Linux Professional Institute (LPI) launched the Learning Portal in June 2019. The Learning Portal is the repository of all the Learning Materials for our exams. The whole project is managed by Dr. Markus Wirtz, Manager Learning Materials at LPI. We designed it as an international endeavour – learning is easier in your mother tongue! – hence we needed a team of authors, editors, and translators to design, write, and localize the body of lessons.
This series of interviews is a journey toward knowing better the People behind the Portal: the Linux and Open Source enthusiastic professionals who are making the Learning Portal possible.
By reading this series of interviews, you will know more about Contributors’ work, the peculiarities of translating IT educational material, and the challenges Contributors have to face restoring what could be lost in translation. And about why working on the Learning Portal is quite cool and nerdy.
And if all this sounds interesting and you want to join us, we would be happy to receive your feedback at email@example.com.
Let’s discover together the story and experiences of Luciano Siqueira from Brazil.
Luciano is an author and teacher in the field of IT training and part of the LPI’s Learning Portal team.
What is your academic and professional background?
I have a degree in psychology, mathematics, and computer science. I work as a software developer, an author of technical books (mostly about free software), and a free software lecturer. I am also currently a computer science graduate student and have just taught a course on the Linux command line to undergraduate students.
When, and how, did you decide to use your skills in order to develop learning materials for Linux Professional Institute?
Well, I wrote a book on LPI certification and I have had contact with the LPI team for years. When the Learning Materials project started, I was asked whether I would like to participate and promptly answered yes.
What is your contribution, so far, to the Learning Portal, and what’s next for you in this project?
I wrote a total of eighteen lessons between Linux Essentials and LPIC-1, in addition to helping to review the Portuguese versions. I also wrote nine lessons for the upcoming Web Development Essentials. The WDE material is not yet complete, so maybe I’ll write some more.
As a certified professional and a developer of learning materials, you are familiar with both sides of the coin. What advice, therefore, would you give to those people who are studying for their LPI Exams?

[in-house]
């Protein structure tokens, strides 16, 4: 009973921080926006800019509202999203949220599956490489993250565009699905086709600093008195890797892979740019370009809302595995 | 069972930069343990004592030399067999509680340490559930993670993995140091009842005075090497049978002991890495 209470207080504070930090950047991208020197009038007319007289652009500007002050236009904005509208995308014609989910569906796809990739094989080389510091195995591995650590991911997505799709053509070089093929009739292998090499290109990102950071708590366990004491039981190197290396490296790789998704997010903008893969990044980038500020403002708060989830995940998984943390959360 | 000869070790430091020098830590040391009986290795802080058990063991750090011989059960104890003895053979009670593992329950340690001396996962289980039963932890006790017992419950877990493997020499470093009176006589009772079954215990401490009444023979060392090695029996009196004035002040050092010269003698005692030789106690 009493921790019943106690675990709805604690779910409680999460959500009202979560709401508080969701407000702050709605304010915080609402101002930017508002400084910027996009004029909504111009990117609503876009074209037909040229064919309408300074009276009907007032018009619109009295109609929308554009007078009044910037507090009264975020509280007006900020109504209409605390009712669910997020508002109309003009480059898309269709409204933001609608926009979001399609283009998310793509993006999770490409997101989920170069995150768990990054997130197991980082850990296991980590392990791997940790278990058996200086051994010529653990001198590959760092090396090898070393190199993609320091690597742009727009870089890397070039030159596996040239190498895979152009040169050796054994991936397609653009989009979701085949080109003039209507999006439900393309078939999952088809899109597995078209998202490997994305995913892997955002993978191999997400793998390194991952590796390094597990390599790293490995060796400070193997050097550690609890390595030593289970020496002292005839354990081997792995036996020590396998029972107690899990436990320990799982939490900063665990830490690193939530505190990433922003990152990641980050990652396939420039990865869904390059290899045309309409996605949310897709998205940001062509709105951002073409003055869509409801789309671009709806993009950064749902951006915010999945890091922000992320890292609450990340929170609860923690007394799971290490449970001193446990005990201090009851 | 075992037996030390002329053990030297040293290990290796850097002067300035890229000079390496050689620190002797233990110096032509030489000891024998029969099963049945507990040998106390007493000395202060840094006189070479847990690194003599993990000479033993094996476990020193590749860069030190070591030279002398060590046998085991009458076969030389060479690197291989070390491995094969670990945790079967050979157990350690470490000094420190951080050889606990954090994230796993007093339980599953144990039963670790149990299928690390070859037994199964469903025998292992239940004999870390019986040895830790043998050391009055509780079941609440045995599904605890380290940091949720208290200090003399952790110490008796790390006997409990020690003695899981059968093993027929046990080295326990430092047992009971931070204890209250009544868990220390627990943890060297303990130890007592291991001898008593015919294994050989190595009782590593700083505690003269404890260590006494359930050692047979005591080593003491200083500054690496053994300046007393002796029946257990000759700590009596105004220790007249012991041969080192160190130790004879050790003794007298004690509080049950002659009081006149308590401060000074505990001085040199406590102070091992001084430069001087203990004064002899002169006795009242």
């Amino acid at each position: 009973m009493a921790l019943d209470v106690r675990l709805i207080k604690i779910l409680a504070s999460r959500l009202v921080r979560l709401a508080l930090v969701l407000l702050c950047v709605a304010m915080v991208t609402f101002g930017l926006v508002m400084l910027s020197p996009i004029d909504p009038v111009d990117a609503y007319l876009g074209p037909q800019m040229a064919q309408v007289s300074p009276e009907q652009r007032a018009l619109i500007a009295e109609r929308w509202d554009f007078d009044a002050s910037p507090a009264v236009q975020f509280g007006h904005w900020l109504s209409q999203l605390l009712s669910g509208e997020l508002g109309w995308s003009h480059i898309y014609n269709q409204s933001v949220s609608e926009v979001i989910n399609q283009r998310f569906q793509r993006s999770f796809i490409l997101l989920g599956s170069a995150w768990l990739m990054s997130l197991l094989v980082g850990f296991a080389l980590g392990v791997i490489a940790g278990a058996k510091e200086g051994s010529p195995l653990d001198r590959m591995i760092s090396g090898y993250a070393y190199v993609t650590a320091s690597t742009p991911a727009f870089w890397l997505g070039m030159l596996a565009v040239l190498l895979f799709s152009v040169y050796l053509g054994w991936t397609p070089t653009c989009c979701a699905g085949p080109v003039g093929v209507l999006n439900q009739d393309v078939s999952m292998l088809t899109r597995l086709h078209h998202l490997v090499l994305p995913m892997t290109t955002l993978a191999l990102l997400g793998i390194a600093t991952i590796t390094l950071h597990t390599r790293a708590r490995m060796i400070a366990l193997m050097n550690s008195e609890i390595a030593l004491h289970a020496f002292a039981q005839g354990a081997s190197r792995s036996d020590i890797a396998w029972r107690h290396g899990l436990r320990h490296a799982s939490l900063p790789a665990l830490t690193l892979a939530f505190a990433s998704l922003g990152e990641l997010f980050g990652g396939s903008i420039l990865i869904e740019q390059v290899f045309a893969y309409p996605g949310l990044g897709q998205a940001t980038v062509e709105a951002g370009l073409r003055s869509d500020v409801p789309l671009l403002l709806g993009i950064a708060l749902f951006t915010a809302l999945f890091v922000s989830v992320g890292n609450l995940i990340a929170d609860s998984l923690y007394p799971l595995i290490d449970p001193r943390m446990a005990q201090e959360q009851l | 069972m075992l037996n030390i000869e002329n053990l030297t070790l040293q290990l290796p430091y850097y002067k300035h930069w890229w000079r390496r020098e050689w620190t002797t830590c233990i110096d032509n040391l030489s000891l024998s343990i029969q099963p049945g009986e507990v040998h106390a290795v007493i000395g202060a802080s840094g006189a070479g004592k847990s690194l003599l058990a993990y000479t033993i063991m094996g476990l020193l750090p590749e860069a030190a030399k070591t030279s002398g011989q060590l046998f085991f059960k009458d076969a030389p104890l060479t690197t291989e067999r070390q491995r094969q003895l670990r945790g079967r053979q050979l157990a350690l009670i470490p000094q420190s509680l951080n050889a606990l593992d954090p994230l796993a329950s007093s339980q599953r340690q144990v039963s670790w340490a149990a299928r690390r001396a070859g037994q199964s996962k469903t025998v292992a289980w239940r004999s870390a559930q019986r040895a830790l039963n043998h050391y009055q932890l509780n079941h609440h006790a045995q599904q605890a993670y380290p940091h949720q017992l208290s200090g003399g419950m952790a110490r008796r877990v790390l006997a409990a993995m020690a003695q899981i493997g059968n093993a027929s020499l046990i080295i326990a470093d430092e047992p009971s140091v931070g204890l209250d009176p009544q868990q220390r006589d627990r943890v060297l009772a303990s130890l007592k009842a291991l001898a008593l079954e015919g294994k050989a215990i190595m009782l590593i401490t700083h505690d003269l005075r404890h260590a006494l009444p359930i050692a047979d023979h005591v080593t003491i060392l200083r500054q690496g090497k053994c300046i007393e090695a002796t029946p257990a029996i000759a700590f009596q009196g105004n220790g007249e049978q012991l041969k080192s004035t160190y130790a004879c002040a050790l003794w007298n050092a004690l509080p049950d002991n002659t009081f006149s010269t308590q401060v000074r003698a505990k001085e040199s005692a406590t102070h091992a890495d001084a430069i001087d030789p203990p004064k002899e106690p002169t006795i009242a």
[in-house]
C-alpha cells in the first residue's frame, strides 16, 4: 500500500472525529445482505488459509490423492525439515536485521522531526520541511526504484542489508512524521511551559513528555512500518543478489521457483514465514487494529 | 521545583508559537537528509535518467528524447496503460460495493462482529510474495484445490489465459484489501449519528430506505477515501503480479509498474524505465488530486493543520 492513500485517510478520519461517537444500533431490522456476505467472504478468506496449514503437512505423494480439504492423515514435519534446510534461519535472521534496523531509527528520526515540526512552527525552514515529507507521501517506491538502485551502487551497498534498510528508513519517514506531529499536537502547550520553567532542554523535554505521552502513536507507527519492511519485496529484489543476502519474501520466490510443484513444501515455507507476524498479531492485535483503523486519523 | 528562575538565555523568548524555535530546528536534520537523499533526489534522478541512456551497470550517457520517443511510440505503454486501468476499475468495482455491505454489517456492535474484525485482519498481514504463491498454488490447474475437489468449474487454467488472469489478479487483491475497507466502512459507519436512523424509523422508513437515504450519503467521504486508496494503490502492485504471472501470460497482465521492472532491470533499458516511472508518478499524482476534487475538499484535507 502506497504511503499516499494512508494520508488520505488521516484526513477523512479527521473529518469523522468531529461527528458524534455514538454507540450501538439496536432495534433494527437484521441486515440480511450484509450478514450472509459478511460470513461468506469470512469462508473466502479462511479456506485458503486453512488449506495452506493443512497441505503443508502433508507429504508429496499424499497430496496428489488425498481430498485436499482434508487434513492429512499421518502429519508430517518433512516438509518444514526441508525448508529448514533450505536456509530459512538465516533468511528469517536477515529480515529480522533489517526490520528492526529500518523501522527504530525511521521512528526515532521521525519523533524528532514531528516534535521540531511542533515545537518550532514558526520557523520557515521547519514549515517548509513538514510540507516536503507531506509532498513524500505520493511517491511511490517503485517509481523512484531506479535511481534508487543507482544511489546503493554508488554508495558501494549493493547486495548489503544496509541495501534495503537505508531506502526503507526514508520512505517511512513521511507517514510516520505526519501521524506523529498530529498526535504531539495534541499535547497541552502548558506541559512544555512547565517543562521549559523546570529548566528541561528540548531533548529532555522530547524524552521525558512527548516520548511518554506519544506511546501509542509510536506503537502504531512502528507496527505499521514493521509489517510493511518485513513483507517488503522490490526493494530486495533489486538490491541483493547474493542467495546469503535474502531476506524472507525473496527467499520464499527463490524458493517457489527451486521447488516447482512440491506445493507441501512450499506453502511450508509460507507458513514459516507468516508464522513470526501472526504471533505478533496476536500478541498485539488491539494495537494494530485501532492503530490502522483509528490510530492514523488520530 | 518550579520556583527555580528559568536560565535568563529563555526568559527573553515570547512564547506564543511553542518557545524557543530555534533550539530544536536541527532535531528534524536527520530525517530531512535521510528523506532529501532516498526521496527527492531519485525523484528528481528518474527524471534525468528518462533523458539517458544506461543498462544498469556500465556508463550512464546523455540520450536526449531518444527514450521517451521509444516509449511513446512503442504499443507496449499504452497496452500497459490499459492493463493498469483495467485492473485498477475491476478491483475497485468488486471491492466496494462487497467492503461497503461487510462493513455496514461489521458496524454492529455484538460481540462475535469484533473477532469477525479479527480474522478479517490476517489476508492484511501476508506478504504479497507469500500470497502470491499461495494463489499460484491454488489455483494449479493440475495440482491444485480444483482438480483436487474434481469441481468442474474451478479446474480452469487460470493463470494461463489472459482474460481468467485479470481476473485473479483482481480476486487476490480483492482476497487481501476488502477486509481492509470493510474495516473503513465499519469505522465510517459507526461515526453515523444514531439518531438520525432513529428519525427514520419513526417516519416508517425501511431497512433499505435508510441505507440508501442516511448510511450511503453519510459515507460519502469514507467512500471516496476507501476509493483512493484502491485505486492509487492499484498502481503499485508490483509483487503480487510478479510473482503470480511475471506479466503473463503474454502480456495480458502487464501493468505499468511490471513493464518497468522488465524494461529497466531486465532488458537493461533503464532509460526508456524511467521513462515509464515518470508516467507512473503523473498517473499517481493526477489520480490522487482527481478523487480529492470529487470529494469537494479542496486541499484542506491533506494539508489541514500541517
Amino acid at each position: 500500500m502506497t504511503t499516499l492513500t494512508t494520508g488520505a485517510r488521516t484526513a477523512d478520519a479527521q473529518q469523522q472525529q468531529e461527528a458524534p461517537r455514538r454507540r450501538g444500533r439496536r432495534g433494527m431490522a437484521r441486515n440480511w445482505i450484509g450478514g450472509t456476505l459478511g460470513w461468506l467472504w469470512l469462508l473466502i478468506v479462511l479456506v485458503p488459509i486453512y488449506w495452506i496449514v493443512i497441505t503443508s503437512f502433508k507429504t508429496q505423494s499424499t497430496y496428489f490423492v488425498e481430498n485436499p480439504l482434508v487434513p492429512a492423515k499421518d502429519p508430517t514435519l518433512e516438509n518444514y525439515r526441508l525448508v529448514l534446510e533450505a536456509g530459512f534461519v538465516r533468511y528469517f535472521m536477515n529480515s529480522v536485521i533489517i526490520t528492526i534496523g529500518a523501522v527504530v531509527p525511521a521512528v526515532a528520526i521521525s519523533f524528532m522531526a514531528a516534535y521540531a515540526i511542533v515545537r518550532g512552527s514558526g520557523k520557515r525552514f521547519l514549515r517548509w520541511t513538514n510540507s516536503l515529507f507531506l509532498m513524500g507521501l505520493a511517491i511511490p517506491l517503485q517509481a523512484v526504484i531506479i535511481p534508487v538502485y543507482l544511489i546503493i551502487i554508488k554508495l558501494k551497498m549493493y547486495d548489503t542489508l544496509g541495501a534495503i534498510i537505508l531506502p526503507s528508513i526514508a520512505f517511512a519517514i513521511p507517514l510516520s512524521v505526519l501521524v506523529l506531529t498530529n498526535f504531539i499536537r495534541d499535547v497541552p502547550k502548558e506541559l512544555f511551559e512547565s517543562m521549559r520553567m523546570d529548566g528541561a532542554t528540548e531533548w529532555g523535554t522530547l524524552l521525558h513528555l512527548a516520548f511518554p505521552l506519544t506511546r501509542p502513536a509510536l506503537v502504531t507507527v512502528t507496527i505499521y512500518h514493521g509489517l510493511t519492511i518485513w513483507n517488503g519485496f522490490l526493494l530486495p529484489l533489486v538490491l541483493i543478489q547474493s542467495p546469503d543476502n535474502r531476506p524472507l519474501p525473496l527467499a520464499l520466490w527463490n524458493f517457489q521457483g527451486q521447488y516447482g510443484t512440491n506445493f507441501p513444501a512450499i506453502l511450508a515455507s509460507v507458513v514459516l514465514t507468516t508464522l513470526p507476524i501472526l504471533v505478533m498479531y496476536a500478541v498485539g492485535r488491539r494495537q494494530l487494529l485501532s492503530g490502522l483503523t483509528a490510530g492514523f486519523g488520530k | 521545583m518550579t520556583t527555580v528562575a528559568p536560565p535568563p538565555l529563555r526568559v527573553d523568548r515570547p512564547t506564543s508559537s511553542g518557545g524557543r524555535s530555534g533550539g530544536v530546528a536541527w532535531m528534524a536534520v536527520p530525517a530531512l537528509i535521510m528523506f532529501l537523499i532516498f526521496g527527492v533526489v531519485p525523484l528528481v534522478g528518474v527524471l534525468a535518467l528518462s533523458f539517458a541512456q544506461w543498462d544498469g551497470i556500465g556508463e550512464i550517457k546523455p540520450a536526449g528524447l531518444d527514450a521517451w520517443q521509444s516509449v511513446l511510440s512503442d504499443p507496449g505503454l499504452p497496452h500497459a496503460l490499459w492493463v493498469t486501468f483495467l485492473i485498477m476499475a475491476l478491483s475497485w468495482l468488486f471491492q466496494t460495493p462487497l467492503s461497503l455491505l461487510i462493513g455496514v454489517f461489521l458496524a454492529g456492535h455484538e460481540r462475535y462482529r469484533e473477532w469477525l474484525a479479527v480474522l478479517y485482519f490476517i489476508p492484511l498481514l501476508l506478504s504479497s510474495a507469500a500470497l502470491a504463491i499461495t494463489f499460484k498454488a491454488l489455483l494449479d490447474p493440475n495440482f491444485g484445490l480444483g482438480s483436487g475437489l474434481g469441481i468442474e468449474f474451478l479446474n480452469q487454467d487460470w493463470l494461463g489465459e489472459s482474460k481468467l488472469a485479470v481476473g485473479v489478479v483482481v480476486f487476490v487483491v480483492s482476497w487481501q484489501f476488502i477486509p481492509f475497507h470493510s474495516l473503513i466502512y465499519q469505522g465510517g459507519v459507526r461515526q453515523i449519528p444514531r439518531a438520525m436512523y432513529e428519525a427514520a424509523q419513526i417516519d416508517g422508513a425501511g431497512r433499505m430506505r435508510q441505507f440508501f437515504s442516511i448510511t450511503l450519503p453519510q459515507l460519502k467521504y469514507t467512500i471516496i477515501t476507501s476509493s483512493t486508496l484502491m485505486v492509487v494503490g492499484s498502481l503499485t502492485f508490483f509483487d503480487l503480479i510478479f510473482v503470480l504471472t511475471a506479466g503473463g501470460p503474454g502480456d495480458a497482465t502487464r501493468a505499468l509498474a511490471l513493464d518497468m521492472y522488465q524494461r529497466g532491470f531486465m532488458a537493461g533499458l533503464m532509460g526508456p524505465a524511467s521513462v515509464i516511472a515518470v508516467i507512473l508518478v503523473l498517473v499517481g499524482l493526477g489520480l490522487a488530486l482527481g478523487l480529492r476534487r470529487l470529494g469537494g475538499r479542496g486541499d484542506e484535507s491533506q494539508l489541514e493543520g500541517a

I would say not to neglect any aspect of the LPI program. The exam objectives are already mature to the point where they reflect the Linux ecosystem very well. By diving into the objectives, you will find both the insights of Unix pioneers and the practicality of recent innovations. If any point still seems a little obscure, keep investigating, because there is an order to the technology and everything will fall into place.
What advice would you offer to teachers and, in a broader sense, to others involved both in the use and production of Linux and Open Source learning material?
I would advise them to see these resources not only as instruments for professional development, but as key knowledge in a world increasingly permeated by technology. Technical knowledge about these ubiquitous technologies is necessary, otherwise it would not be much different from living in a world dominated by magic. The motto free as in freedom, used to clarify what free software is, makes a lot more sense today and the Learning Materials provide invaluable support in this regard.
The LPI Learning Portal is a community too. What is your experience with this community so far? What tools and features do you use in the process? What can you tell us about workflow? And what “opensourceness” can you recognize in a project that is about education?
It’s been great! Everyone is highly qualified and at the same time very kind and helpful. The cool thing about working with the portal is that I put into practice everything that I usually preach to others, such as the use of pure text markup languages instead of word processors and the use of Git for other activities besides programming.